Was women’s gold medal match botched by ref? Kerry Fraser says ‘no’, but feels game needs two-ref system

Jason Kay
Ice Hockey - Winter Olympics Day 13 - Canada v United States

For Team USA in Sochi yesterday, there was no joy and too much Joy all at once.

The work of British referee Joy Tottman came under intense scrutiny after she called three penalties in overtime and Canada won the thriller on the power play.

Hilary Knight claimed the penalty call against her, the one that led to the golden goal, was “bogus.” She says she didn’t touch Hayley Wickenheiser, who had fallen to the ice on a breakaway.

It followed a slashing infraction whistled against Jocelyne Lamoureux, who tapped Shannon Szabados’ pads while Team USA was on a power play of its own.

The chain of events sparked controversy all over the world wide web and, for some, evoked memories of the gold medal women’s game in Salt Lake 12 years ago when referee Stacey Livingston called eight consecutive penalties against the Canadians.

We decided to turn to an expert for his take on what transpired in one of the most entertaining games you’ll ever witness. Here’s what former NHL ref Kerry Fraser had to say on:

Catherine Ward’s cross-checking penalty at 6:09 of OT
Good call. Ward extends her elbows/gloves to the face of USA player Anne Schleper.

Jocelyne Lamoureux’s slashing penalty at 6:15 of OT
Poor/weak. This penalty call was inconsistent with more severe swipes and jams that were properly judged as non-infractions at other times in the game.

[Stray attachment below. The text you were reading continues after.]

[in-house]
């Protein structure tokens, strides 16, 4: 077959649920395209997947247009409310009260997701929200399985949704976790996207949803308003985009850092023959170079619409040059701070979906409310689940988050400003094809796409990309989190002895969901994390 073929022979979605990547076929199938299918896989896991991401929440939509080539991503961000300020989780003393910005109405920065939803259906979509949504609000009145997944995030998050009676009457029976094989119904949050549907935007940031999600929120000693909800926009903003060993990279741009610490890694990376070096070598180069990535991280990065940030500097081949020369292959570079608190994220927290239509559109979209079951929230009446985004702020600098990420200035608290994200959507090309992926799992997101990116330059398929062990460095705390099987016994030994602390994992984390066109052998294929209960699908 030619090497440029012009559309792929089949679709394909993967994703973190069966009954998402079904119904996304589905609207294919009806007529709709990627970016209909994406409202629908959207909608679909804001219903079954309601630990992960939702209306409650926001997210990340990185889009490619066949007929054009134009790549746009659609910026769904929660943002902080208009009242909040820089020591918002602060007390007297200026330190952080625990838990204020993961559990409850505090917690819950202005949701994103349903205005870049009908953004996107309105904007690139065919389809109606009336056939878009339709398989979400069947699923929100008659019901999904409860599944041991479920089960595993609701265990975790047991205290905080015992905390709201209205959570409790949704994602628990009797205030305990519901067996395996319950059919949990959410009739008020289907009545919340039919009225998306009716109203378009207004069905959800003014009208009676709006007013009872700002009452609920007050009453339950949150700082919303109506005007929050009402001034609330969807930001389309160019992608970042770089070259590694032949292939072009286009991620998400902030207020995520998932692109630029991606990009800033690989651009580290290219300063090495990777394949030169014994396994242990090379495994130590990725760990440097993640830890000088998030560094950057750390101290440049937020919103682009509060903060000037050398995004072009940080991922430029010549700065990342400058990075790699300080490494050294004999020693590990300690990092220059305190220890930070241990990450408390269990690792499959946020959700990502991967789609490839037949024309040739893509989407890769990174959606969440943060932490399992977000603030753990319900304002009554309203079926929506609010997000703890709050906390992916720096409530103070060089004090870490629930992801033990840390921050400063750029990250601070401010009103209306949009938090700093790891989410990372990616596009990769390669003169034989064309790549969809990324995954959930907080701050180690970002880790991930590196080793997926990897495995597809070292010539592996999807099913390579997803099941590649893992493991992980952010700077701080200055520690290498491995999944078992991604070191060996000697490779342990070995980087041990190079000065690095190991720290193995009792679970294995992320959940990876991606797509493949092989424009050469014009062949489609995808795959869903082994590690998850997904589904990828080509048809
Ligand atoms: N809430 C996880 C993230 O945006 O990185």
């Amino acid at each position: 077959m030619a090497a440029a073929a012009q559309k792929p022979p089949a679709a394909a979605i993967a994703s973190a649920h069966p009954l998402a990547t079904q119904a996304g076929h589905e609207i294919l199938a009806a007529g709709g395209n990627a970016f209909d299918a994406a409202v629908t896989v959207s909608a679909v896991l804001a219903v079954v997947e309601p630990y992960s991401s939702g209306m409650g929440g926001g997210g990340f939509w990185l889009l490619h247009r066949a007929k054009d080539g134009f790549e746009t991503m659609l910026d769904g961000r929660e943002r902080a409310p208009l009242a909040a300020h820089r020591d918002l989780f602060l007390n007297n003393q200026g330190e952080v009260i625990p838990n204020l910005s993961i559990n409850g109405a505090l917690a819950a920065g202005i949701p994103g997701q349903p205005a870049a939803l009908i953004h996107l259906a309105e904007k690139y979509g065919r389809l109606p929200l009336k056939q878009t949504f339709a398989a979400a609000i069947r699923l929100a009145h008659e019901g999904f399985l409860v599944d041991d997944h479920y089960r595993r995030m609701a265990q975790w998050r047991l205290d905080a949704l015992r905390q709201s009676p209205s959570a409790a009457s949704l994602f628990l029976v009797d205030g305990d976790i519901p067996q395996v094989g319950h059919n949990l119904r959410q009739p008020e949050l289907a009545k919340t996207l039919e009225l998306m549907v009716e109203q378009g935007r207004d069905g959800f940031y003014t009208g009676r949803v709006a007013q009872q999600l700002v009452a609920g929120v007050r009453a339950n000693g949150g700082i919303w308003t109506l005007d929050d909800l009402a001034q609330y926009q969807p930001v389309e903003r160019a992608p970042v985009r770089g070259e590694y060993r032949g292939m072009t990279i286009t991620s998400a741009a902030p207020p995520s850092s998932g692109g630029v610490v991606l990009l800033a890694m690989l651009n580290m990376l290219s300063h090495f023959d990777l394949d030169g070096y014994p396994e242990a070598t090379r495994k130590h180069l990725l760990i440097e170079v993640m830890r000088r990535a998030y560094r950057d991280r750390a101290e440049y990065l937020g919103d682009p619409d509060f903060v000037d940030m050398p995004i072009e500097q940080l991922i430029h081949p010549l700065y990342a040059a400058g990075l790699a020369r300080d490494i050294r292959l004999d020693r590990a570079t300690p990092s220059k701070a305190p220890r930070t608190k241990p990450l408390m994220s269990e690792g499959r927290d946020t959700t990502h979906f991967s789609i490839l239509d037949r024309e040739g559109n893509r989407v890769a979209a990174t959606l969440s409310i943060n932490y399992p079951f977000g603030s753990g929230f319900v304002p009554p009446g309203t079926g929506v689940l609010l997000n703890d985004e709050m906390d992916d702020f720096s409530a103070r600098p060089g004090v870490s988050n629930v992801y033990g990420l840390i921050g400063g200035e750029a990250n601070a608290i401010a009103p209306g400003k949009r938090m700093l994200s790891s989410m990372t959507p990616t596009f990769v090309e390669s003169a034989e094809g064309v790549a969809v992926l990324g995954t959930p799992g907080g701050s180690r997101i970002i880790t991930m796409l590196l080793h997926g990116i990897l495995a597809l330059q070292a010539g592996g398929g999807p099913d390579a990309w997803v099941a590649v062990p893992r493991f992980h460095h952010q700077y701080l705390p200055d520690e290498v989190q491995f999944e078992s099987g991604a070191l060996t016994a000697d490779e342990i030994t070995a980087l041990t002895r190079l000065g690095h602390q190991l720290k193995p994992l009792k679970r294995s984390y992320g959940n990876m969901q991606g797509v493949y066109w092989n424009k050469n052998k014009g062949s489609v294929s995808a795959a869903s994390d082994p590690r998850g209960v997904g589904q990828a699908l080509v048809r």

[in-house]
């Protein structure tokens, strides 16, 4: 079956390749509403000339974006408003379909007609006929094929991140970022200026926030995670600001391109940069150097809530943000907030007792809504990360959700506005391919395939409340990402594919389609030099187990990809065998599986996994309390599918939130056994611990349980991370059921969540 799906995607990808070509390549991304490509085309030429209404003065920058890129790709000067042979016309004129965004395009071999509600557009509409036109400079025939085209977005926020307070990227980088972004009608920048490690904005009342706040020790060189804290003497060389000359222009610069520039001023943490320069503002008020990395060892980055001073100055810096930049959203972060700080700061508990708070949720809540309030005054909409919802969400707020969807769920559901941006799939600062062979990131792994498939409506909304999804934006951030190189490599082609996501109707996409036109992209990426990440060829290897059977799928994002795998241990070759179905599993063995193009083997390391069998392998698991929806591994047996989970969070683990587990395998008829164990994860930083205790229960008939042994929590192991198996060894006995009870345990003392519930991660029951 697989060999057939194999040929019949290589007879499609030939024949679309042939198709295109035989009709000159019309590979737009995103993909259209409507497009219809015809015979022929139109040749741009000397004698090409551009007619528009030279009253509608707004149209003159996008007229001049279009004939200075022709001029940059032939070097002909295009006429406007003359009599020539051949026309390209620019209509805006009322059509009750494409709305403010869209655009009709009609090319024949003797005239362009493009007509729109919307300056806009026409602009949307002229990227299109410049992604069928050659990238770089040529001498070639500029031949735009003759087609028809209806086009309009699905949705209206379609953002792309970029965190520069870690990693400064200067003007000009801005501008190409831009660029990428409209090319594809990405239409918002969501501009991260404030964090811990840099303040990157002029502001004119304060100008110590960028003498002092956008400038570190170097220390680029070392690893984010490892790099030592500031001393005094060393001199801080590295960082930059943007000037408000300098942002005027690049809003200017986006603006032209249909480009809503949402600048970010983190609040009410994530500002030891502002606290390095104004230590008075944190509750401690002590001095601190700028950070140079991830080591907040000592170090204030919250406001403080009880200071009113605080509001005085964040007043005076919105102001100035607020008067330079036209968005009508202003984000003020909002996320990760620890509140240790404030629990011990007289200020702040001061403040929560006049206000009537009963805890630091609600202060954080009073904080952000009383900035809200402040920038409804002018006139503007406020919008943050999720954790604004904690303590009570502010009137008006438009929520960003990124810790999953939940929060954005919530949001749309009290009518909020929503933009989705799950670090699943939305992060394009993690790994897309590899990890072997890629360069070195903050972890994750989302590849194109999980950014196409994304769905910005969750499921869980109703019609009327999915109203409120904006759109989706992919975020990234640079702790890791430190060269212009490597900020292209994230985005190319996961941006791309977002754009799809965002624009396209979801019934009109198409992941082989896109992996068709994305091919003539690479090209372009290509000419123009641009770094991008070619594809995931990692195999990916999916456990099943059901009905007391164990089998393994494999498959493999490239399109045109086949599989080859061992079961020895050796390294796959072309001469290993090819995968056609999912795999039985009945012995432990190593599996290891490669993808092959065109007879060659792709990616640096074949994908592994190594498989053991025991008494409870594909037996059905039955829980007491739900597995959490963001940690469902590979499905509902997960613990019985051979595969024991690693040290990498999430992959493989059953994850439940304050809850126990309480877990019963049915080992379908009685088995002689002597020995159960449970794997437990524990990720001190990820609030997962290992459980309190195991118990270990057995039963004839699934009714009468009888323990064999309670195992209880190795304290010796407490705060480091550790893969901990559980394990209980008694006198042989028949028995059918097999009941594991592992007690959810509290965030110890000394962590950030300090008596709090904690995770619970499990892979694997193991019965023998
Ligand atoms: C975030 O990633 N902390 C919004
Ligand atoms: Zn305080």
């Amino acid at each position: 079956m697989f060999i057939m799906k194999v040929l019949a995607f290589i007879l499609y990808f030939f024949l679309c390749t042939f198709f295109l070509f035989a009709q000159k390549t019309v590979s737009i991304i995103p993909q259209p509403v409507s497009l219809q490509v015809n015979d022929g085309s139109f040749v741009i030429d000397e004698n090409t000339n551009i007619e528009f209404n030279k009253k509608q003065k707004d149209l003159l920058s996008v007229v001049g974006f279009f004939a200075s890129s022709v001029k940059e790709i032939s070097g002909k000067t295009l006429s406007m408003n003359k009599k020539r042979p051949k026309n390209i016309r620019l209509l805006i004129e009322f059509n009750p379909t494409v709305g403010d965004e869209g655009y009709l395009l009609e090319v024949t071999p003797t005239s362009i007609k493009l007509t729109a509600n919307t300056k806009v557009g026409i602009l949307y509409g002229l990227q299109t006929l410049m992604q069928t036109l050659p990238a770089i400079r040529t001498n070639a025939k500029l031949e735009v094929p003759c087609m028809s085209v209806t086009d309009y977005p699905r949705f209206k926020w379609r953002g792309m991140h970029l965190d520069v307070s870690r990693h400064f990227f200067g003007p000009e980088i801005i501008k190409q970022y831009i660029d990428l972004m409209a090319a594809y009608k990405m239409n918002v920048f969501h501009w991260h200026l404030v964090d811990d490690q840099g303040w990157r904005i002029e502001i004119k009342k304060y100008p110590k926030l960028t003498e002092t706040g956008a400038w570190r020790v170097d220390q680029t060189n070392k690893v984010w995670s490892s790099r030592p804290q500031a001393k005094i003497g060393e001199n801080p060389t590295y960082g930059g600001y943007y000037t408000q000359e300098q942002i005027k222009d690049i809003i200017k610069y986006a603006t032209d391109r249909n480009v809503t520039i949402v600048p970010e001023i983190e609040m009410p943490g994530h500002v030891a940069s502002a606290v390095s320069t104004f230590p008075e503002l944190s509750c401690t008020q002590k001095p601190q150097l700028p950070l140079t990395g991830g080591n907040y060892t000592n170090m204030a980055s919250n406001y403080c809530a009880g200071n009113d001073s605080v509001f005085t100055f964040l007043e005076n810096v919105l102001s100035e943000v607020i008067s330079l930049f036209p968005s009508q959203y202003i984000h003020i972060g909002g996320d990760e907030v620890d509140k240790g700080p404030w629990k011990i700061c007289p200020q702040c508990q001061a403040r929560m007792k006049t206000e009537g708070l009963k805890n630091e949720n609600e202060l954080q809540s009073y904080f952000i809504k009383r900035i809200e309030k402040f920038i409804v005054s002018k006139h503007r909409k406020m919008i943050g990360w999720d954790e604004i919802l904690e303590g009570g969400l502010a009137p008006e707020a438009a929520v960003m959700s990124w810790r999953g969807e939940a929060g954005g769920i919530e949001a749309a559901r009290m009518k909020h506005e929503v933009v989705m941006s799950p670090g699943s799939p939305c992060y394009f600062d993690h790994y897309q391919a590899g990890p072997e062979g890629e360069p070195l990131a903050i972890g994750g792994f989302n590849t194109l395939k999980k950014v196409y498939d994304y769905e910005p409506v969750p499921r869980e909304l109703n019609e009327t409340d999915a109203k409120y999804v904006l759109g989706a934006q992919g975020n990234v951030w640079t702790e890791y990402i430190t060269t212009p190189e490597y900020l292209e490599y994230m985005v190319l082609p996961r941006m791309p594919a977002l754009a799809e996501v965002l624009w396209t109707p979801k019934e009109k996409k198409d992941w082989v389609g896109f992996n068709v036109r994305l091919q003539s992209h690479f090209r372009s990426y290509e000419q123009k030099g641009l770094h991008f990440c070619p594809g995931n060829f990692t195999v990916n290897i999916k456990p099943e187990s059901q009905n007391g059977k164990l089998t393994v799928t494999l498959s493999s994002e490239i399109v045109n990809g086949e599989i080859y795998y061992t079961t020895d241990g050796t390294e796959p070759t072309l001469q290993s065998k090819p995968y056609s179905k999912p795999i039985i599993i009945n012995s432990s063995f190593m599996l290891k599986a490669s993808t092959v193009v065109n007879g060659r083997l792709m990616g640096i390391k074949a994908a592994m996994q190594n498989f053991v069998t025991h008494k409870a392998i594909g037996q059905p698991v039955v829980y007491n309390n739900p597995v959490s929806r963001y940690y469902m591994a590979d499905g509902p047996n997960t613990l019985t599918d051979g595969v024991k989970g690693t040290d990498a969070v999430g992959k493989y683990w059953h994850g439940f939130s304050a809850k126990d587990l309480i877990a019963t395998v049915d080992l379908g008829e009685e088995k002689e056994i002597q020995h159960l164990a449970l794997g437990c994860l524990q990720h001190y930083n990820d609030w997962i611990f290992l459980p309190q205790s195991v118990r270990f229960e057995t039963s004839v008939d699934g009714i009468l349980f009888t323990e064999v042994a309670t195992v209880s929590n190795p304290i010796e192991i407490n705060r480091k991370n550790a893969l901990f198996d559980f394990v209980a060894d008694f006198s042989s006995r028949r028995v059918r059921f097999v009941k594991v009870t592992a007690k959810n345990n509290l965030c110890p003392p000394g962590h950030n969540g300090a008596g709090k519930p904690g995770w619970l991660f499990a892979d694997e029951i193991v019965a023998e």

Hilary Knight’s cross-checking penalty at 7:31 of OT
Hayley Wickenheiser was in the clear with no player to pass but the goalkeeper, in possession and control of the puck and as a result of leg to skate contact initiated by Hilary Knight (albeit unintentional, perhaps) was taken down from behind. There was no alternative for the referee but to call a penalty. While it may have appeared to the referee, as she chased the play from behind, that a shove/cross-check was delivered, the ref’s first impression demonstrated by the start of a “tripping signal” was accurate. Tripping was the call. Since Knight had not gained a position to the side of Wickenheiser, the foul took place from behind. As such, the most correct, by the book call would have been a penalty shot. I can understand and appreciate the referee’s decision to assess a minor penalty in this situation.

Big picture assessment
In the overall presentation of the ref’s good performance I wish she had avoided the urge to overreact on the marginal slash by Lamoureaux at 13:45 of overtime that ultimately created a power play for Canada.

Recommendation
A glaring recipe for controversy is the IIHF’s policy to utilize a one-referee, two-linesmen system at this level of competition. The women’s game is played at an extremely high level no differently than the men’s game. They are the best in the world and allow two-line passes through the neutral zone. With all things being equal, two refs are needed at this level of play. This referee was a good skater and in good physical condition, but showed some signs of fatigue as the game wound down. Fatigue can affect judgment as well as positioning sight lines. While she did an admirable job keeping up for most part, an unreasonable expectation is placed on any referee to continually gain the best sightline given the pace and pressure.